Best Practice for Addressing and Preventing Lawn Disease
While fungus, mold, and other microbes are present in even the healthiest of yards, an excess can cause damaging and unsightly lawn disease. Fortunately, there are some fairly easy was to address and prevent this issue.
Many measure we are suggesting for lawn disease prevention are simply good practice for lawn and landscape maintenance. Ryno Lawn Care, LLC has a lot of Great Tips For Effective Lawn Care to offer. In this article, we’re going to take a look at the most critical things you can do to tackle lawn disease.
Smart Watering Practices
Organisms that cause lawn disease thrive in damp conditions, so it’s important to water your lawn at the right time. While some believe that watering at night is best for conservation, it’s not actually something we recommend. Watering early or mid-morning is best, for multiple reasons.
First off, a morning irrigation schedule side-steps the risk of water simply evaporating before it soaks in, on hot summer days. Secondly, it also your grass, thatch, and topsoil to dry off once the water has soaked in. Remember, disease-causing microbes will propagate an environment that remains moist for several hours.
Bear in mind, we are not implying that your soil should be as dry as possible! Once the water has submerged, your grass’s roots will get to work drinking it up. Its the moisture that’s just sitting on top that allows lawn disease to establish.
Speaking of excess moisture, low spots in your landscape can become a cesspool if they’re prone to collecting standing water. Not only is this situation a breeding ground for flies and mosquitoes, but it’s an ideal habitat for harmful microbes.
Survey your yard’s layout and make note of low spots that could be troublesome. Leveling your landscape could be that critical step that saves your lawn from unsightly infections, and it may be far easier to remedy than you think.
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Most North Texas turf grass can handle a good bit of length on it. This not only provides a softer lawn for children and bare feet, but it also helps keep your yard healthy.
Instead of “scalping” your lawn, keep it cut to about 1-1.5 inches long. Shorter blades are more vulnerable to infection, and they provide less of a canopy for your thatch and topsoil. Trimming your grass a bit longer keeps the blades stronger and more resilient.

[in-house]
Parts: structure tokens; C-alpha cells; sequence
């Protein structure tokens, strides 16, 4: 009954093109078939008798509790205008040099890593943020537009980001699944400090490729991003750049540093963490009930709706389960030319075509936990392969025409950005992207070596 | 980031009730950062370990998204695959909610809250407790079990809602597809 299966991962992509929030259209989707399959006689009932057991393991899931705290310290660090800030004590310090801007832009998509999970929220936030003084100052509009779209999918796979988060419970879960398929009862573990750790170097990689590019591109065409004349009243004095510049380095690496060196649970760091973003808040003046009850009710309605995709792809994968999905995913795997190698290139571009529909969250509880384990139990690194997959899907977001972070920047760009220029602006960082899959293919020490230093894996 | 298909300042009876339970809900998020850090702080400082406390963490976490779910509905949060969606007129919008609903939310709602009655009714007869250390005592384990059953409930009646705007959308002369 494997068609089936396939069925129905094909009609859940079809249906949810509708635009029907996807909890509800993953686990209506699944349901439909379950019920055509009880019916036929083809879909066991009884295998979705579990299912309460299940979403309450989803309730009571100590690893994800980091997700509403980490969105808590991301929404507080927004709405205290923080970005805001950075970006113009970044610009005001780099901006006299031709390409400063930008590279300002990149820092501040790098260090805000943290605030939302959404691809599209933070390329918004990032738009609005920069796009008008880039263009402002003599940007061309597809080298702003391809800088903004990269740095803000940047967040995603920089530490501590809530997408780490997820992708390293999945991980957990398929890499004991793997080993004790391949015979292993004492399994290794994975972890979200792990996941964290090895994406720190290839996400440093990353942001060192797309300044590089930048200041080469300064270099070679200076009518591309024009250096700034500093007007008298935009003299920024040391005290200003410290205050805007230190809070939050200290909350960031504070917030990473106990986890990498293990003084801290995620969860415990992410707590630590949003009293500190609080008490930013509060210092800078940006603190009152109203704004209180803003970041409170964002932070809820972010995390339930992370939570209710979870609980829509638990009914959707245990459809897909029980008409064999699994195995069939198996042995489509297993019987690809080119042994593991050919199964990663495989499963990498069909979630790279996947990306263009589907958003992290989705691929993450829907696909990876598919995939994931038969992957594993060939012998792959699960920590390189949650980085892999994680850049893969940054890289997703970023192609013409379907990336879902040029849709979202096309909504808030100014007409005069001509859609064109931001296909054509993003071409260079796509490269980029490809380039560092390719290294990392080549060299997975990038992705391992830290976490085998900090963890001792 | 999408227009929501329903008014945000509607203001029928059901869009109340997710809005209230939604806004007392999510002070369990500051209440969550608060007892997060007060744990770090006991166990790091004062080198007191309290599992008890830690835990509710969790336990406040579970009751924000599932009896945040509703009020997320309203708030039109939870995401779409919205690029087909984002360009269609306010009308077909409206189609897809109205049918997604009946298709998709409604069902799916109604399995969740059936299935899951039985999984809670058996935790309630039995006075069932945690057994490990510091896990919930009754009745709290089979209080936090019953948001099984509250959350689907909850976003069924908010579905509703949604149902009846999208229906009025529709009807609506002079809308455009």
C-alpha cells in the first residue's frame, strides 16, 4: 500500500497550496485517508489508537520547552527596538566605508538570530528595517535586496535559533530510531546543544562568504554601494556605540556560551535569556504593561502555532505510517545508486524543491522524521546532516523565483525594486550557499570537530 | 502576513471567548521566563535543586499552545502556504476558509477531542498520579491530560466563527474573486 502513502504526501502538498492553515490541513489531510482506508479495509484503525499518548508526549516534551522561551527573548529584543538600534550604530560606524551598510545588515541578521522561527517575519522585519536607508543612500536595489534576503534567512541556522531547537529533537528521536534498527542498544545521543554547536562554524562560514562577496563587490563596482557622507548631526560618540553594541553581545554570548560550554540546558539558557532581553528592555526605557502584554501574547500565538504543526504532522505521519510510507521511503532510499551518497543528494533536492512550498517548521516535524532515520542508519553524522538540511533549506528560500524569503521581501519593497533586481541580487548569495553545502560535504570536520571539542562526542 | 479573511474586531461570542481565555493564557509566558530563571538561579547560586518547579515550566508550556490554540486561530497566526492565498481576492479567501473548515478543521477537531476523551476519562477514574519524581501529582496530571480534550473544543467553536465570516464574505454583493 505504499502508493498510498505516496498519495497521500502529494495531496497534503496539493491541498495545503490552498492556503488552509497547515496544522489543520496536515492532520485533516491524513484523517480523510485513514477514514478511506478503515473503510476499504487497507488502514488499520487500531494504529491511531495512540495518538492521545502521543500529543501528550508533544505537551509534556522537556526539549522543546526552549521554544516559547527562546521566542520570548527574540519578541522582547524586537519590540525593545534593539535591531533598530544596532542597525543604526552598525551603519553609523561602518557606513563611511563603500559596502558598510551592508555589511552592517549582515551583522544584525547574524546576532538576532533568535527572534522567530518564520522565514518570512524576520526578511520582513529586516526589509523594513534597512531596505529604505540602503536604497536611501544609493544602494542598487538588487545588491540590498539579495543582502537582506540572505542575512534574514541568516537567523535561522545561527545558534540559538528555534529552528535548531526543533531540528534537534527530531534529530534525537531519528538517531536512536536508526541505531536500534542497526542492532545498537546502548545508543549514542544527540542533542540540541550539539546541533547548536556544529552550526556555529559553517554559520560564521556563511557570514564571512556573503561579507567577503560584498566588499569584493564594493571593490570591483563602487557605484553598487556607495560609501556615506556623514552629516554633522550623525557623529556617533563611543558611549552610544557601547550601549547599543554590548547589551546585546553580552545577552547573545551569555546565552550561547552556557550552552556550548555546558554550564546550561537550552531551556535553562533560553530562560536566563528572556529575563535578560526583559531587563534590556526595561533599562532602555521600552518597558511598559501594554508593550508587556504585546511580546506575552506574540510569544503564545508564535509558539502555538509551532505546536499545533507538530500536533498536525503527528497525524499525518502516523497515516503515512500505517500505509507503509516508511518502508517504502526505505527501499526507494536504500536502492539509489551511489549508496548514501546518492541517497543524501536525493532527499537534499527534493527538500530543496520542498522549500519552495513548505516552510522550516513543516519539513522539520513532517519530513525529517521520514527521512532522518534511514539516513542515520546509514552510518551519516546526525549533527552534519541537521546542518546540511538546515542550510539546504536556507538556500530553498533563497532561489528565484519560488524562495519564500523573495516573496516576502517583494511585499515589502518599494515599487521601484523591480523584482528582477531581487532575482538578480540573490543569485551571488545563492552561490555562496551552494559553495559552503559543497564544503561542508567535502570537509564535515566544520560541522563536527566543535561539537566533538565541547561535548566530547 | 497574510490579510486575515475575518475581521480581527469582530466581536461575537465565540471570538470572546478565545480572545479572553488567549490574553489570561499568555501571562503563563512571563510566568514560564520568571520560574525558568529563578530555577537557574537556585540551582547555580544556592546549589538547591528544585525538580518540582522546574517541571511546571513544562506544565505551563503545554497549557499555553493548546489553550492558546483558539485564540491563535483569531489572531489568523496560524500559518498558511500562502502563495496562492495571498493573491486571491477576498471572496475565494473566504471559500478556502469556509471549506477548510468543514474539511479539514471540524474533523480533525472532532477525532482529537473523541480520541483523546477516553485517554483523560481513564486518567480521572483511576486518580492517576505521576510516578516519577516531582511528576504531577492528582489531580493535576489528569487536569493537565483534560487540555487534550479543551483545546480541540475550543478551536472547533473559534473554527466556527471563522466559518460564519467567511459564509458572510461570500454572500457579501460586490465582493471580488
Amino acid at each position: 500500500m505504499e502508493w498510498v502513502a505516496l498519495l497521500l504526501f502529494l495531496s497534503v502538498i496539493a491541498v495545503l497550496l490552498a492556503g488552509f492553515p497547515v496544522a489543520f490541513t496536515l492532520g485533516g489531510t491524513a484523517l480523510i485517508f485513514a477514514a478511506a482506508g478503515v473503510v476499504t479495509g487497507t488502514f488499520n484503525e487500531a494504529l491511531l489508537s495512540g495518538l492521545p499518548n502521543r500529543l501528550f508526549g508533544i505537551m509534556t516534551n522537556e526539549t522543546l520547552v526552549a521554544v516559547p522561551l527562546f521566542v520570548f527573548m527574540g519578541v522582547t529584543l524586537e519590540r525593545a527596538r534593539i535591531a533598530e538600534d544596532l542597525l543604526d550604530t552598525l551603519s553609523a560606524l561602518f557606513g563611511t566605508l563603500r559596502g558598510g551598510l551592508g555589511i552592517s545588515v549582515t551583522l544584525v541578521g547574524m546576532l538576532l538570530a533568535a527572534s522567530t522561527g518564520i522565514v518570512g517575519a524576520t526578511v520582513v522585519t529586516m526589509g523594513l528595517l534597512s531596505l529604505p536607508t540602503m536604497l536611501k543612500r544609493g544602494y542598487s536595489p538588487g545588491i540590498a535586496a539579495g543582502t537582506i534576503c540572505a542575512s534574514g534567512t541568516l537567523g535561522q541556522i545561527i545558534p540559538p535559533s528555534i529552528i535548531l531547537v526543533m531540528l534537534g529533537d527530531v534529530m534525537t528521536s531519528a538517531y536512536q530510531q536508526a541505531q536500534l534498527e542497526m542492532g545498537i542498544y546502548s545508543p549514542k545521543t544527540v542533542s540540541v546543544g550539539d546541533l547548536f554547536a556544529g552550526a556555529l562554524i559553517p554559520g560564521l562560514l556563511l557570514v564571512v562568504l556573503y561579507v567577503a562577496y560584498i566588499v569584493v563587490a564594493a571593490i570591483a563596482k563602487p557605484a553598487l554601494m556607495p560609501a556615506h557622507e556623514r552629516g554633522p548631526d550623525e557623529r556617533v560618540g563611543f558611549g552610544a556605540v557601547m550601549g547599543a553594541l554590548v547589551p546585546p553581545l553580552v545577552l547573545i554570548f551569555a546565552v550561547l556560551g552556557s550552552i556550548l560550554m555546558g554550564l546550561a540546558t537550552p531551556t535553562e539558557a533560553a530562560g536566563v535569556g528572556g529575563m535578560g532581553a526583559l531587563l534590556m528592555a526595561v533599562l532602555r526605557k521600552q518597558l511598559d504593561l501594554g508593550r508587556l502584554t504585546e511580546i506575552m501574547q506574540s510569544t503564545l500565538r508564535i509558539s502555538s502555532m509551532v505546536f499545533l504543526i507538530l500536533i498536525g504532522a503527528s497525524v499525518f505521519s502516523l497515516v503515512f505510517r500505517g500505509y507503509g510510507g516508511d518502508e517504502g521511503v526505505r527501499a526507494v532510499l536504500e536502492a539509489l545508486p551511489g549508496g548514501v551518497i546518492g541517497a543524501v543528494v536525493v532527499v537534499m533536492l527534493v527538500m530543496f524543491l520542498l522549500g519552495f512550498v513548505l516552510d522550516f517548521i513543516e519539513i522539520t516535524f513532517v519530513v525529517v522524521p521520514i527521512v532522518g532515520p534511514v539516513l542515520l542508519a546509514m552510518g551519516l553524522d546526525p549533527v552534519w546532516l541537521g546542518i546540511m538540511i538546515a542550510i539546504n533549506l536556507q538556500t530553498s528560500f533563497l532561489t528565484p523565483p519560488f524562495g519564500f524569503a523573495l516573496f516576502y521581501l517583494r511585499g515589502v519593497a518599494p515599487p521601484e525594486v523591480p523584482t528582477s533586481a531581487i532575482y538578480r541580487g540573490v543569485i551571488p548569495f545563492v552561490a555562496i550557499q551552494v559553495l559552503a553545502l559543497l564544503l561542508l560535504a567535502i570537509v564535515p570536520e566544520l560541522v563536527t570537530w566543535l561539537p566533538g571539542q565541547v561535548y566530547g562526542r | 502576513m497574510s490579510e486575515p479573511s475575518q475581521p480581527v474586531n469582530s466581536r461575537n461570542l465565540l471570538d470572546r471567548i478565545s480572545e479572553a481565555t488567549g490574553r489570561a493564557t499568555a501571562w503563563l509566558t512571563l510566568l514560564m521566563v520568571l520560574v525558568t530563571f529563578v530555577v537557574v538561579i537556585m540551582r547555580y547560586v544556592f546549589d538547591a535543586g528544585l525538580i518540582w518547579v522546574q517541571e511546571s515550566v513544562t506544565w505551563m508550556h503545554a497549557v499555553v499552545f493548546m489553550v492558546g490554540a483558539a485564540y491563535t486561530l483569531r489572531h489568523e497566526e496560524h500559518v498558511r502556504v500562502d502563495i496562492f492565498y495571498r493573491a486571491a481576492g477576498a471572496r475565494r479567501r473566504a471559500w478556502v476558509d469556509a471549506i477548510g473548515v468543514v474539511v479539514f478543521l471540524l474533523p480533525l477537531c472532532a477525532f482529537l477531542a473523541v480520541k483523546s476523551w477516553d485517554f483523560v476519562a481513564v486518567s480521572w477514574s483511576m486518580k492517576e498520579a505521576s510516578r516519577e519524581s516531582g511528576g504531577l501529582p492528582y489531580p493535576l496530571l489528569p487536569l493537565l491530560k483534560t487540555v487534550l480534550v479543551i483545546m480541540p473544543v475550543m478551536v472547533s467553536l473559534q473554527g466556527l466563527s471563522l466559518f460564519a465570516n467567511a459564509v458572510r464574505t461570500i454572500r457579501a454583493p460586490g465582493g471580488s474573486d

If you suspect that lawn disease has already set in, fungicide is the #1 go-to for successful treatment. There are a two different application methods from which to choose.
Systemic fungicide comes in a granular form that will dissolve into your soil. Be sure you apply it on dry turf, and water within 24 hours afterward. The roots will soak it in and it will begin killing the disease-causing microbes.
Contact fungicide, as a liquid, is applied topically. This is a good remedy for spot-treatment with mild infections, as it attacks the spores on the surface of your grass blades. However, for a more aggressive outbreak, you’ll want to utilize the systemic treatment.
For those who prefer avoiding store-bought chemical solutions, there are a few home-grown solutions that have shown to be effective. These options work best on smaller, more contained instances of lawn disease.
Neem oil is easily found at your local natural grocers, and it can be mixed with water in a spray bottle. Additionally, tea is a natural antimicrobial agent, so composting tea bags and adding them to problem areas is a great solution. Finally, baking soda (again, mixed with water) is known to effectively kill fungus.
Finally, sometimes the easiest solution is to let nature do its job. If you’ve noticed signs of lawn disease in late winter or early spring, you may not have to do anything at all! Rapidly rising temperatures will often kill off unwanted microbes, so long as you aren’t facing excessive precipitation.
As we mentioned before, all lawns have a certain amount of fungus, mold, etc. lurking in the grass and topsoil. An otherwise healthy yard can easily fight off minor build-up in its natural tendency toward seeking a healthy homeostasis.
If you’re facing a serious infection, evidenced by dry patches that are yellow or brown, or a powdery coat on your grass blades, it’s time to take action. Utilize smart watering practices, mow a bit higher, look out for low spots in your terrain, and take advantage of the remedies we’ve discussed. Lawn disease is not always completely preventable, but it can be addressed fairly easily with the right knowledge and materials.